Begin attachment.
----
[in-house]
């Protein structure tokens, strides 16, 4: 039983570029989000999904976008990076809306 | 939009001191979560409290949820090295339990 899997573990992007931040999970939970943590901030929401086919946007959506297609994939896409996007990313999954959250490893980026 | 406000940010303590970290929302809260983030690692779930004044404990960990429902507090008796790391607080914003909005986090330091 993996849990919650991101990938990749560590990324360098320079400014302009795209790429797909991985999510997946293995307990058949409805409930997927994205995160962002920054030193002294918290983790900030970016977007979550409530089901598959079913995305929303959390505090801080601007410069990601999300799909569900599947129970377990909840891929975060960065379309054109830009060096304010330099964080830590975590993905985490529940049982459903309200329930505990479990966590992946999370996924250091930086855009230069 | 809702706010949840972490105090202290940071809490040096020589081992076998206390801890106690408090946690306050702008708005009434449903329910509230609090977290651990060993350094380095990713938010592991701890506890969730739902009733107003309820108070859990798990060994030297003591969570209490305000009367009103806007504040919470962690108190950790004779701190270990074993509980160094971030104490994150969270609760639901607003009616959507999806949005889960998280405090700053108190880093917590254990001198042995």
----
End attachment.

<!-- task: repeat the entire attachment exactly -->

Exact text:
[in-house]
């Protein structure tokens, strides 16, 4: 039983570029989000999904976008990076809306 | 939009001191979560409290949820090295339990 899997573990992007931040999970939970943590901030929401086919946007959506297609994939896409996007990313999954959250490893980026 | 406000940010303590970290929302809260983030690692779930004044404990960990429902507090008796790391607080914003909005986090330091 993996849990919650991101990938990749560590990324360098320079400014302009795209790429797909991985999510997946293995307990058949409805409930997927994205995160962002920054030193002294918290983790900030970016977007979550409530089901598959079913995305929303959390505090801080601007410069990601999300799909569900599947129970377990909840891929975060960065379309054109830009060096304010330099964080830590975590993905985490529940049982459903309200329930505990479990966590992946999370996924250091930086855009230069 | 809702706010949840972490105090202290940071809490040096020589081992076998206390801890106690408090946690306050702008708005009434449903329910509230609090977290651990060993350094380095990713938010592991701890506890969730739902009733107003309820108070859990798990060994030297003591969570209490305000009367009103806007504040919470962690108190950790004779701190270990074993509980160094971030104490994150969270609760639901607003009616959507999806949005889960998280405090700053108190880093917590254990001198042995």